The fast growth of Brussels’ population is arguably a very good sign. It is at any rate a sign that the city is doing much better than before 1989, when it became one of Belgium’s three regions. But with “autochthones” (the Belgo-Belges) reduced to less than a third of the total population, moreover divided between two linguistic communities, it should be clear that the very notion of “integration” of newcomers into the host society must acquire a sense very different from the one it can still realistically have in Flanders and Wallonia. Brussels’ superdiversity will not wither away. It is there to stay. Is it compatible with a thriving economy, with a fair distribution of opportunities, with some degree of social cohesion, with the feeling of forming a community? If not, Brussels’ demographic success is heading for disaster. It is high time to think harder — and all together — about what needs doing to prevent this — and to do it.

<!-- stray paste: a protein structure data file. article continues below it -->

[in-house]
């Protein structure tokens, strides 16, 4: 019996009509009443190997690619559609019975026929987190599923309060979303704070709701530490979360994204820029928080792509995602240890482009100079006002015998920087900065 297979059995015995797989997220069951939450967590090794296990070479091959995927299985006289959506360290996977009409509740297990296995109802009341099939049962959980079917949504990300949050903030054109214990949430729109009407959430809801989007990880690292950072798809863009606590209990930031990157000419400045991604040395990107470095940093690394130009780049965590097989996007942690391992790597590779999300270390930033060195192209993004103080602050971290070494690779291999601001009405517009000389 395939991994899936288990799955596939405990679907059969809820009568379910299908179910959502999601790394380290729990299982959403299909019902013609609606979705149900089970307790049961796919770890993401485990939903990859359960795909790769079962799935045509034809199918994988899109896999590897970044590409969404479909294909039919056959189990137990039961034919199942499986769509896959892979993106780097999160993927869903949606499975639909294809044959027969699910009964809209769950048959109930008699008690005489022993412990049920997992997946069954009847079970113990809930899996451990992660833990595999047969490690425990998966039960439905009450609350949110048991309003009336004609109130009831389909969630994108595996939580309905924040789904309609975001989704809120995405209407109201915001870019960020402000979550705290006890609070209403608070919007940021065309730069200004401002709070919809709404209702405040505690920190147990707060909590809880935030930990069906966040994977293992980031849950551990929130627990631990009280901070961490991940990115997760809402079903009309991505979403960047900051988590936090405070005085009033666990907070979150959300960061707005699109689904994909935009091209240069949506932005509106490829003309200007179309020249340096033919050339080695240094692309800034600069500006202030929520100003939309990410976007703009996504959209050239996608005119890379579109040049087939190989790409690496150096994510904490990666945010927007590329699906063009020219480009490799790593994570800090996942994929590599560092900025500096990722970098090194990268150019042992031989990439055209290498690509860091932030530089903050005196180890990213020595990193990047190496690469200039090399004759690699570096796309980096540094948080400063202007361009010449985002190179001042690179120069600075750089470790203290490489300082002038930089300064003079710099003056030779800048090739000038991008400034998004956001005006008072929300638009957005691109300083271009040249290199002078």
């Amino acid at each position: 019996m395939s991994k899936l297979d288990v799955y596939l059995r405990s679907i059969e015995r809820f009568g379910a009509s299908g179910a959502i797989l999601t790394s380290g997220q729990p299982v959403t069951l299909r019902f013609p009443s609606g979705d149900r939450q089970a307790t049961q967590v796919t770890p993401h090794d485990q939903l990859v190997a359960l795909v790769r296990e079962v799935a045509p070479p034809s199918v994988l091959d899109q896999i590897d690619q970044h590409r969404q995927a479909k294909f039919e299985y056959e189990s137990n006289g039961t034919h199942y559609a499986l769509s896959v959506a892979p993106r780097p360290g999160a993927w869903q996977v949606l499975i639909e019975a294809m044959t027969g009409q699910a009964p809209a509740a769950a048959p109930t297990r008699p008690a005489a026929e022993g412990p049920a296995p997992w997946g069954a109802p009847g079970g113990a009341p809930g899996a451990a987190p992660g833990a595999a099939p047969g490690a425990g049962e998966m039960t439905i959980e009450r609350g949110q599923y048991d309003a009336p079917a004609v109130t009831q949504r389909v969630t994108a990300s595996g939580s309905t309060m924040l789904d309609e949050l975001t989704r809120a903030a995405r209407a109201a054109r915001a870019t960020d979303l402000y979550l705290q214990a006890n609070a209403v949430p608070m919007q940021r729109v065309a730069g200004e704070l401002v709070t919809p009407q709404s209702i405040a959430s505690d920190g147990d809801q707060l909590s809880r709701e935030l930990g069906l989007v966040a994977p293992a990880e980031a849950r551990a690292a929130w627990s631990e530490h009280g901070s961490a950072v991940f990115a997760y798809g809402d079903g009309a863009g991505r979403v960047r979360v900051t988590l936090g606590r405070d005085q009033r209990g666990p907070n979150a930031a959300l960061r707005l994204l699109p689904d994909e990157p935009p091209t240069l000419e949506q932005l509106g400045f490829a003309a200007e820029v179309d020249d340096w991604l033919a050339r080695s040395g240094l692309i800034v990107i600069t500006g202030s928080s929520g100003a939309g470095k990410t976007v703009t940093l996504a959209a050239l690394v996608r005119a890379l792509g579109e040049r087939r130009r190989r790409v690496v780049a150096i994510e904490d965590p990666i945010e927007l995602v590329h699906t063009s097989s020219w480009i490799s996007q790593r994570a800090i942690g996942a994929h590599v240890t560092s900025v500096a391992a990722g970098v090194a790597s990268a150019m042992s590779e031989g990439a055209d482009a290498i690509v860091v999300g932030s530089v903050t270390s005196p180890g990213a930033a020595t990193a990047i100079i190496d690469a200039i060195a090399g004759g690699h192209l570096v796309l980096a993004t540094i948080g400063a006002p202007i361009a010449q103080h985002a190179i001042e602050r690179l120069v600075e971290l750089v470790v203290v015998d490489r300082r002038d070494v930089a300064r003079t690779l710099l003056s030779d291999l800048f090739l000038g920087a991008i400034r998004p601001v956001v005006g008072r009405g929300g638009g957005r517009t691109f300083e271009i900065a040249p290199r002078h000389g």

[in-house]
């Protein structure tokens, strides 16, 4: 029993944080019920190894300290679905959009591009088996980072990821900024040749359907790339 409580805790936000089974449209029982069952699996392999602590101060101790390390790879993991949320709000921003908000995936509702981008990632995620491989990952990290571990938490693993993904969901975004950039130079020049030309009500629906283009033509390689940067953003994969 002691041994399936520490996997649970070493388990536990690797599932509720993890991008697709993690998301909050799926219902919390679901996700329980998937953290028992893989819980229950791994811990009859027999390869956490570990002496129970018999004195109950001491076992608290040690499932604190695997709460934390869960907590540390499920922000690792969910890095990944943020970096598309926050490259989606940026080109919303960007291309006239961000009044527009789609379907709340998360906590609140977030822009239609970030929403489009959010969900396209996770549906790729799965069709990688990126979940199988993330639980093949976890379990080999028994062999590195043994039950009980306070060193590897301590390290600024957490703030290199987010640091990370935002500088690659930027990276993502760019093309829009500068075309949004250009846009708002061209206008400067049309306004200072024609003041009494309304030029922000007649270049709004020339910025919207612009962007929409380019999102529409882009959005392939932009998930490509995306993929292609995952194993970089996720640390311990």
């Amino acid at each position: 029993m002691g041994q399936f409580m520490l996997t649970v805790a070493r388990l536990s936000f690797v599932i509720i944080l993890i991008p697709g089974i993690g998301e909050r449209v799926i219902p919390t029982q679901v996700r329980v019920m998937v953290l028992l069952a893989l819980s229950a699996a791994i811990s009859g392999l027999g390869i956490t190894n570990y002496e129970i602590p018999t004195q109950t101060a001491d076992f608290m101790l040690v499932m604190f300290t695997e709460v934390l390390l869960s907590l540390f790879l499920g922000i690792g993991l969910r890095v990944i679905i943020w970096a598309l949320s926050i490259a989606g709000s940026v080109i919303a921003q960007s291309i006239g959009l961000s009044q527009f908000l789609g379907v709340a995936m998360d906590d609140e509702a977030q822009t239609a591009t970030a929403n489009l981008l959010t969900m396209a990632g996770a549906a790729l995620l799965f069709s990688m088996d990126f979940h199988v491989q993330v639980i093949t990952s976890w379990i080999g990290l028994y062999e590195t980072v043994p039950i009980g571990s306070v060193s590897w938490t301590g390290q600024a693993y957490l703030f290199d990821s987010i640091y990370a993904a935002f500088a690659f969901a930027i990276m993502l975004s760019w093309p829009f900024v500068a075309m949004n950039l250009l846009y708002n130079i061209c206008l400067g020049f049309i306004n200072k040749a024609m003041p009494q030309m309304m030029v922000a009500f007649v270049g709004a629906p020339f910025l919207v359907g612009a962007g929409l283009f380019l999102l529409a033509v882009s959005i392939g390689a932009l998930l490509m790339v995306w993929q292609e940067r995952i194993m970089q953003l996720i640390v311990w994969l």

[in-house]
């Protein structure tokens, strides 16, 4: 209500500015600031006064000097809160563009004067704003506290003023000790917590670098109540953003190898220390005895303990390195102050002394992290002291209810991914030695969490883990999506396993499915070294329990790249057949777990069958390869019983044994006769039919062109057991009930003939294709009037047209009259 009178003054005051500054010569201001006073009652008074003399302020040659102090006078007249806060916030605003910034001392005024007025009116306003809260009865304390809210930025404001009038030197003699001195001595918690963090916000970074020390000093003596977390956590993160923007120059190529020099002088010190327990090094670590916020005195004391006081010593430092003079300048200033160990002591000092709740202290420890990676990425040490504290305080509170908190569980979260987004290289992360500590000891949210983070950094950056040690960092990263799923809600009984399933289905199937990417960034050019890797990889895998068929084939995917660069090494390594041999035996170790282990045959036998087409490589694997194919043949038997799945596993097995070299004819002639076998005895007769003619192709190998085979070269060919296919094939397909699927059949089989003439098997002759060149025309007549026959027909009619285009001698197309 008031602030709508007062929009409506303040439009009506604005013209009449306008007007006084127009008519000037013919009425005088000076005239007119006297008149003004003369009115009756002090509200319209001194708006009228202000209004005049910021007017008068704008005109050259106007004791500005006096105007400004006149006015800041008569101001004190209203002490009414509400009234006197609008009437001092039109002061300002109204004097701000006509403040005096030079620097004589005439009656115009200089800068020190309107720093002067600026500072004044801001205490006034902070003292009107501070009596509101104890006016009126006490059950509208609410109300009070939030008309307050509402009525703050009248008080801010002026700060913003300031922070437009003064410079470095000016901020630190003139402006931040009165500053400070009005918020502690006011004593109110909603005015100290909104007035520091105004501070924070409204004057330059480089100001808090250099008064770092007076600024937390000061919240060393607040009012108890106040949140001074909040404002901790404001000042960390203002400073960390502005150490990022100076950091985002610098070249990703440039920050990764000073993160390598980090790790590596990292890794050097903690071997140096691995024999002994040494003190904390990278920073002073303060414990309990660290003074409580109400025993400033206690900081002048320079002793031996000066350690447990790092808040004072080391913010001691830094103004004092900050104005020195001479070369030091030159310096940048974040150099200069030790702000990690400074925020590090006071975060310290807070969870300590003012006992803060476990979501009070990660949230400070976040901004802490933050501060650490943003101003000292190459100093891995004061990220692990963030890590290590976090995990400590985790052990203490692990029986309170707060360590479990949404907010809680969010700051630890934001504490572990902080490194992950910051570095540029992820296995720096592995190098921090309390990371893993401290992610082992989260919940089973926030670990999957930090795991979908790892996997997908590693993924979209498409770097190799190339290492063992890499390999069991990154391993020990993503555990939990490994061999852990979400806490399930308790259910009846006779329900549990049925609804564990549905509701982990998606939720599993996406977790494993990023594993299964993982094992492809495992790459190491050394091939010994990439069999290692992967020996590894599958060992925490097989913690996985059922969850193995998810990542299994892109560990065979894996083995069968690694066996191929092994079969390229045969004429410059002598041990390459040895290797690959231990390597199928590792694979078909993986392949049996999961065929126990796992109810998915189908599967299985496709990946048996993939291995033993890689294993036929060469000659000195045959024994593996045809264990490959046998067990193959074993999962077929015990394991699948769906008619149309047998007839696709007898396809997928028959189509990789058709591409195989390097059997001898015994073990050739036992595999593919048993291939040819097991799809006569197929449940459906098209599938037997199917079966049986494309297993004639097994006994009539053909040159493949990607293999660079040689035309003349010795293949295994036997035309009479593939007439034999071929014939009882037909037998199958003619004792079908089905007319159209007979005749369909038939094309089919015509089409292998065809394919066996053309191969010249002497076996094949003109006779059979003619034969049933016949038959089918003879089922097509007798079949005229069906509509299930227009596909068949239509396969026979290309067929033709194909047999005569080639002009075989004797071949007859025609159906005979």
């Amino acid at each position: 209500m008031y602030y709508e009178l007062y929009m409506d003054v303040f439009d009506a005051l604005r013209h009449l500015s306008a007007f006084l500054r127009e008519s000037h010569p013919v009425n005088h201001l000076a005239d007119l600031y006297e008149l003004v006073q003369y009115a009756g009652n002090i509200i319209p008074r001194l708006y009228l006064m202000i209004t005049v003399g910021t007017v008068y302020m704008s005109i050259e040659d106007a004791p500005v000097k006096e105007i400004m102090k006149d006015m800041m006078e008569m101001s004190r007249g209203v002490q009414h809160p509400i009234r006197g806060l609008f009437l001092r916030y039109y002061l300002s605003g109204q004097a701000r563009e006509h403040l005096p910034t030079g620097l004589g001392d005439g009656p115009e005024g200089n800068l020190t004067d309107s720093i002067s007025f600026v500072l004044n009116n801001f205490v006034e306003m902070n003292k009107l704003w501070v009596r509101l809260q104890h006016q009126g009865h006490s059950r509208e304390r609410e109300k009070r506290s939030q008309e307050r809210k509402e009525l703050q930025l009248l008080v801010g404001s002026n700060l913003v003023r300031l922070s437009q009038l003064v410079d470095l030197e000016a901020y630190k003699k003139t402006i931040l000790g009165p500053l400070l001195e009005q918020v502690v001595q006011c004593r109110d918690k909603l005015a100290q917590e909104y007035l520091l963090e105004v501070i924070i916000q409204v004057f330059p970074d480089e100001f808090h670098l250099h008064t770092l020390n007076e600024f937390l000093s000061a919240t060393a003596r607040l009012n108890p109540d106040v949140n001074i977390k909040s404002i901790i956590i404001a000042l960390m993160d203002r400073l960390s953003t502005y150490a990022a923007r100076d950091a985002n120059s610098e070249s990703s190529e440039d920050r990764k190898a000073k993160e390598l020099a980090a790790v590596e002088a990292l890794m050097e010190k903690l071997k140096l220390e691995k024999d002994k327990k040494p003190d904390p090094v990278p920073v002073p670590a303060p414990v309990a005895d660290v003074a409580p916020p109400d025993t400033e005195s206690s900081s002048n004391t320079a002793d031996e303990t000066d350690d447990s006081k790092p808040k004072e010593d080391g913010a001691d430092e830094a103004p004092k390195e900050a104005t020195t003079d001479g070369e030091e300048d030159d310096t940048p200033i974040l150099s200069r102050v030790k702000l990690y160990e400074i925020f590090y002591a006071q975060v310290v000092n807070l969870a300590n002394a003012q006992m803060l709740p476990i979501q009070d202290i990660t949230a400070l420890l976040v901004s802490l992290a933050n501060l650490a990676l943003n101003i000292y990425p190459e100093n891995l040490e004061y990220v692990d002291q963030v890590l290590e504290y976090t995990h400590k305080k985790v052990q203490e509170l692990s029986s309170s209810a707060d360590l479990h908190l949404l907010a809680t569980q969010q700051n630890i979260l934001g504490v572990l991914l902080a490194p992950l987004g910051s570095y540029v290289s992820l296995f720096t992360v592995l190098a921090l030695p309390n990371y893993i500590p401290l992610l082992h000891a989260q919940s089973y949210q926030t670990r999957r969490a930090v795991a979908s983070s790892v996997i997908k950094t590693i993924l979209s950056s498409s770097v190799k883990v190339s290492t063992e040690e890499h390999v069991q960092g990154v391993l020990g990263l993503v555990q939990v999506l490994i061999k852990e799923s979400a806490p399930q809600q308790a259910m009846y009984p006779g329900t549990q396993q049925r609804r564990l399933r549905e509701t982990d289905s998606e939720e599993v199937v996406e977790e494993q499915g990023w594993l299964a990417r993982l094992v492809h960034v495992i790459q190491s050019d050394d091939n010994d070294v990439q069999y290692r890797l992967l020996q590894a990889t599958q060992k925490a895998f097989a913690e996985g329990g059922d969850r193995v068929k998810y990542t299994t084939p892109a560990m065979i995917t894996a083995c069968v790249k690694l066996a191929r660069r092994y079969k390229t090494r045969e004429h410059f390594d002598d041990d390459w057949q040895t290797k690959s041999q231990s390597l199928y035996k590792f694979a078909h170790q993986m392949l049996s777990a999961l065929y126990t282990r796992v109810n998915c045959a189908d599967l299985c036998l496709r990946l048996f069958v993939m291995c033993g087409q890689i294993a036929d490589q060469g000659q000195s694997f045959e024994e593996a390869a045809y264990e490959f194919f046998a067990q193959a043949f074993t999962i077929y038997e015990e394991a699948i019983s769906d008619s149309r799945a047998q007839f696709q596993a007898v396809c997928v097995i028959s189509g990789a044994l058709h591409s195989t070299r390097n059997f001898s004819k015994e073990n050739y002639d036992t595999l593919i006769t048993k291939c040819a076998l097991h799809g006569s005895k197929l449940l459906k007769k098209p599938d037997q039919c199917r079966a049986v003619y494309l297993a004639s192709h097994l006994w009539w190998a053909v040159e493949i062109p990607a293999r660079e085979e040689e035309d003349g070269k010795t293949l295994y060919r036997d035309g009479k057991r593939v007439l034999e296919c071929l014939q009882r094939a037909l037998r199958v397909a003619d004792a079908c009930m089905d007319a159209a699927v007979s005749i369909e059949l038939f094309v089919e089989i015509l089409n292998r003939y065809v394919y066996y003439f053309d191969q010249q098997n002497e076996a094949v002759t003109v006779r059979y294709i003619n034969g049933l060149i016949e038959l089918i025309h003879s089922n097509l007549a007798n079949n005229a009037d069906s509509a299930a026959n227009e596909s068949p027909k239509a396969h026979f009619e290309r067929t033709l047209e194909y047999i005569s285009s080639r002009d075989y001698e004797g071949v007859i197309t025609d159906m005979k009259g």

Proportion of the population of the three regions that consists of
– Belgians of Belgian origin (red)
– Belgians of recent foreign origin (orange)
– Non-Belgians (green)
Estimates by Jan Hertogen (Non-Profit Data, www.npdata.be)
Graph 1: Brussels
Graph 2: Flanders
Graph 3: Wallonia